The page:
7 Types of Substance Use Disorders and Their Key Characteristics

Substance use disorder (SUD) involves uncontrollable use of a substance, typically alcohol or drugs, despite harmful consequences. Over time, SUD can lead to a disruptive daily life and cause distorted thoughts and behaviors.

Although there are many resources available to treat this disorder, one of the most common obstacles is the lengthy time it often takes away from the person’s life while they’re in rehab. But times have changed, and there are other ways to get help outside of a traditional rehab program. For instance, a partial hospitalization program in Los Angeles or a similar city allows patients to live a somewhat normal life while also getting the care they need to quit using.

Are you unsure if you or your loved one is struggling with an SUD? Discover the key characteristics of the 7 types of substance use disorders below.

1. Opioid Use Disorder (OUD)

Opioids activate the brain and spinal cord receptors, causing pain relief and pleasure. It’s not surprising that using these drugs leads to addiction. Short-term side effects like drowsiness, confusion, and respiratory depression can occur. Long-term use disrupts brain function, builds tolerance, and leads to physical dependence. 

Withdrawal symptoms, like restlessness and mood changes, peak within 24–48 hours and subside in about a week. Post-acute effects, such as depression and anxiety, may persist for months.

2. Alcohol Use Disorder (AUD)

Excessive alcohol consumption coupled with loss of control indicates the presence of AUD. Heavy drinking harms the heart, liver, and pancreas and raises cancer risks. Continuing down this path can lead to severe mental health issues and negative behaviors.

When reaching for that next drink, consider its impact on your body. Your heart, liver, and pancreas will suffer, and this increases the risk of cancer. Consider solutions like medications, rehab, and group programs such as AA.

3. Nicotine Use Disorder (NUD)

Nicotine is present in tobacco and is an addictive substance. Trying to kick the habit can be a real challenge, thanks to its compelling nature. 

Do you find yourself reaching for a smoke as soon as you wake? Or do you battle anxiety waiting for that next nicotine hit? Then you might be dealing with NUD. It’s not only a physical struggle, but nicotine grabs hold of the brain, making it a challenge to quit because your mind tries to convince you that you need the substance to survive.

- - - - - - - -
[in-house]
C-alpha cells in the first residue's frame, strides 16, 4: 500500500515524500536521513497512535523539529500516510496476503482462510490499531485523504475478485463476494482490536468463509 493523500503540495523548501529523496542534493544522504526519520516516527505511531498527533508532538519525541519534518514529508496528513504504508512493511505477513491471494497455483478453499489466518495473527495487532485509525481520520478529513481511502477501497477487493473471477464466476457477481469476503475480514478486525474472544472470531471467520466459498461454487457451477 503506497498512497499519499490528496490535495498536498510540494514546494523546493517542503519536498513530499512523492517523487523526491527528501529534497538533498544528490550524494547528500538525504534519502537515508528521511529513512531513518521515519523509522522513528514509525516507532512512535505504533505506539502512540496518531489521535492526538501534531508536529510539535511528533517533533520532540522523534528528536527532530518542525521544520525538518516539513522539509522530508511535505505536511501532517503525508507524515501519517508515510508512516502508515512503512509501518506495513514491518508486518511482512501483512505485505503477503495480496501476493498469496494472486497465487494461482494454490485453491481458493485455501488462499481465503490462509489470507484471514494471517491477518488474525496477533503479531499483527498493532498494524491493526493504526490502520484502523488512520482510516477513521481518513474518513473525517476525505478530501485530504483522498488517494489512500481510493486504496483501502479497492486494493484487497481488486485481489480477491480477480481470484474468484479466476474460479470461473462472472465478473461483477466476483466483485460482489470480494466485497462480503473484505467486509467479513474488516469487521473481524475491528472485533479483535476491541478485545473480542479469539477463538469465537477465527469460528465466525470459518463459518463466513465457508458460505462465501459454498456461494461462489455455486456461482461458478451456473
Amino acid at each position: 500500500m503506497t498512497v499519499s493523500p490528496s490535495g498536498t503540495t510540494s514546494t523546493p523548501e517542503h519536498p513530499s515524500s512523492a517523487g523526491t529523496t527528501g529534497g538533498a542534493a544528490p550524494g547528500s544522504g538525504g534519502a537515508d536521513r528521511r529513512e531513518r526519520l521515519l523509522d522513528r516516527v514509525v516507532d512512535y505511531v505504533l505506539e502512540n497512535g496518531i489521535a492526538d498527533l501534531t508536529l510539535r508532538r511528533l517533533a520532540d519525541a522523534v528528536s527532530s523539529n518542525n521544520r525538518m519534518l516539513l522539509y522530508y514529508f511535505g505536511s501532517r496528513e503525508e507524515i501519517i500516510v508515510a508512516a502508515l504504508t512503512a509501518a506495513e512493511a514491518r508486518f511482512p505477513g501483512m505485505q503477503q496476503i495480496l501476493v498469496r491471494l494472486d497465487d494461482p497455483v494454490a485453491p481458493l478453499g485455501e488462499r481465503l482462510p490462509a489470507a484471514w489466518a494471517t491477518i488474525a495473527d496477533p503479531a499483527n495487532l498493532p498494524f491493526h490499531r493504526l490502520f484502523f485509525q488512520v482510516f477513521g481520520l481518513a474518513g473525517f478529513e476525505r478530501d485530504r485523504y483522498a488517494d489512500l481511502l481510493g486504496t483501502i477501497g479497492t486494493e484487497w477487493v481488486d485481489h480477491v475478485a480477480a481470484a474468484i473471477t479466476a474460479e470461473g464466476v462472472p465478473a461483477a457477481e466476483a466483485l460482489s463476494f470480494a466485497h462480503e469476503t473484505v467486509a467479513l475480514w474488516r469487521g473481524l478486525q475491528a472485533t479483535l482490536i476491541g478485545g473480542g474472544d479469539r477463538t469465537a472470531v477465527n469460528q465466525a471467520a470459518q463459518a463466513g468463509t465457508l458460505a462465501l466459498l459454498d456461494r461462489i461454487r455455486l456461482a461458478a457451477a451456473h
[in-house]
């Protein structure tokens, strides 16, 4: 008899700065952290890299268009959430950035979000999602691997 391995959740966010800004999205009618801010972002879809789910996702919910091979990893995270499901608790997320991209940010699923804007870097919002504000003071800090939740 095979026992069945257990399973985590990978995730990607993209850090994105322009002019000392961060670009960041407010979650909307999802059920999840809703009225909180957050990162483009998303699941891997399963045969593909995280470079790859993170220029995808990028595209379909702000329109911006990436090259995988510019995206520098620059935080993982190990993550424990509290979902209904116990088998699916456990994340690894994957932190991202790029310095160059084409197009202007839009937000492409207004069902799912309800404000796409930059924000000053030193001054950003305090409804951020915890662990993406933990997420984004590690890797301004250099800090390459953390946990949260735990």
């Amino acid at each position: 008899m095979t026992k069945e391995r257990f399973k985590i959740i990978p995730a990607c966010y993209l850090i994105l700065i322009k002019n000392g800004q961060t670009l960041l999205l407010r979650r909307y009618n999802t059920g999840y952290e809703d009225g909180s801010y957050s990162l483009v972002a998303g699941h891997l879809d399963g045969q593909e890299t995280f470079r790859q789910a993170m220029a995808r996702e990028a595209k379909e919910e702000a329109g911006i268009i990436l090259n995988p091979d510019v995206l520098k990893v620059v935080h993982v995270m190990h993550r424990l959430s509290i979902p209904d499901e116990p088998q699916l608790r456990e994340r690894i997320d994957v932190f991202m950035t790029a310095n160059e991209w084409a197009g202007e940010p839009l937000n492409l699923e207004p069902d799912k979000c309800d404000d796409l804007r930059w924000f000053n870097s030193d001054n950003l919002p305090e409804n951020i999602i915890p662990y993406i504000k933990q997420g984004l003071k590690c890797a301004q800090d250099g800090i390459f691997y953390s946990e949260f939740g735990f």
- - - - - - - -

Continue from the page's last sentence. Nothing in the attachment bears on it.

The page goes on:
According to the CDC, over 16 million Americans have diseases related to smoking. It remains the number one cause of preventable disease, disability, or death in the US, and it’s possible to quit with the help of a qualified professional.

4. Stimulant Use Disorder (STUD)

Stimulants, like cocaine, methamphetamine, Ritalin®, and Adderall®, boost dopamine levels in the brain. This increase gives you feelings of pleasure, satisfaction, and motivation. It’s a slippery slope. 

Misuse can have serious side effects, such as elevated heart rate, dilated pupils, increased blood pressure, or even chills or vomiting. All these side effects could be signs of misuse.

5. Sedative Use Disorder (SUD)

Sedatives decrease brain activity, suppress the heart rate, and slow breathing. They are often prescribed for anxiety and sleep disorders, but tolerance will develop over time, meaning you need more to notice the effects. 

Long-term consequences are unknown, but you may notice slurred speech, poor concentration, confusion, dizziness, and dependence. Ceasing use quickly can trigger life-threatening complications, including seizures. To quit sedatives, get professional advice.

6. Hallucinogen Use Disorder (HUD)

Hallucinogens are drugs that alter perception, including what you think, see, feel, or hear. They cause hallucinations — sensations, sounds, and images that seem real, though they are not. The effects, referred to as “trips,” can come on within 20 to 90 minutes and last up to 6 to 12 hours.

Research indicates that hallucinogens mess with the chemicals in your brain and spinal cord, like serotonin and glutamate. You may experience increased heart rate, nausea, elevated blood pressure, or body temperature. You might lose your appetite, experience dry mouth, or struggle with sleep. Other side effects include clumsiness, sweating, and feelings of paranoia.

7. Marijuana Use Disorder (MUD)

Marijuana is derived from the cannabis plant. Most people consume it via smoking, vaping, or even eating. The main compound, THC, is mind-altering and can be addictive. Users may experience a euphoric ‘high,’ altered mental health, and distorted thinking. Use can impact judgment, sensory perception, and motor skills. The effects vary based on potency, consumption method, and individual tolerance.

You may be experiencing MUD if you notice you are using more than intended or if you are experiencing cravings for marijuana. Other warning signs of addiction include the inability to stop using it even if it harms your relationships, school, job, health, or finances.

Conclusion

There is no cure for substance use disorders, and addiction may involve relapses. Getting treatment early is essential for an SUD. Whether you’re motivated by external factors or self-driven, treatment is effective at any stage. 

Individualizing treatment is crucial, as addiction is unique to each person. What works for one may not work for others. Treatment plans should adapt to changing needs over time. 

Are you or someone you know struggling with substance abuse disorder? Consider reaching out to a healthcare professional for guidance and support as soon as possible.